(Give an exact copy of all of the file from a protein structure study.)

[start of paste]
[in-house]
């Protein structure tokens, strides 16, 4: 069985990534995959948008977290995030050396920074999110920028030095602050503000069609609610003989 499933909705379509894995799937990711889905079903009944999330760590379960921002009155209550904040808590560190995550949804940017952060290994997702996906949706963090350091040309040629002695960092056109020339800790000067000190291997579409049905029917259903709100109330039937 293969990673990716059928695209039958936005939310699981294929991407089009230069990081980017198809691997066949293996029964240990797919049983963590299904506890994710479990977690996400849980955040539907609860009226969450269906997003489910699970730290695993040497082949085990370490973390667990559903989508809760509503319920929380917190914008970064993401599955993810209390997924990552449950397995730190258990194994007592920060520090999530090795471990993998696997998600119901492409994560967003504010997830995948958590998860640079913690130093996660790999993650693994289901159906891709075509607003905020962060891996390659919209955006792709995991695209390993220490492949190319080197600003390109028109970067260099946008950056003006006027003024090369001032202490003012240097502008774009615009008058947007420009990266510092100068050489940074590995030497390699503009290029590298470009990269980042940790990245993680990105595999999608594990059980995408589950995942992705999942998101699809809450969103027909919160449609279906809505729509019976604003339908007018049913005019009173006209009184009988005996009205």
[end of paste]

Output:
[in-house]
């Protein structure tokens, strides 16, 4: 069985990534995959948008977290995030050396920074999110920028030095602050503000069609609610003989 499933909705379509894995799937990711889905079903009944999330760590379960921002009155209550904040808590560190995550949804940017952060290994997702996906949706963090350091040309040629002695960092056109020339800790000067000190291997579409049905029917259903709100109330039937 293969990673990716059928695209039958936005939310699981294929991407089009230069990081980017198809691997066949293996029964240990797919049983963590299904506890994710479990977690996400849980955040539907609860009226969450269906997003489910699970730290695993040497082949085990370490973390667990559903989508809760509503319920929380917190914008970064993401599955993810209390997924990552449950397995730190258990194994007592920060520090999530090795471990993998696997998600119901492409994560967003504010997830995948958590998860640079913690130093996660790999993650693994289901159906891709075509607003905020962060891996390659919209955006792709995991695209390993220490492949190319080197600003390109028109970067260099946008950056003006006027003024090369001032202490003012240097502008774009615009008058947007420009990266510092100068050489940074590995030497390699503009290029590298470009990269980042940790990245993680990105595999999608594990059980995408589950995942992705999942998101699809809450969103027909919160449609279906809505729509019976604003339908007018049913005019009173006209009184009988005996009205």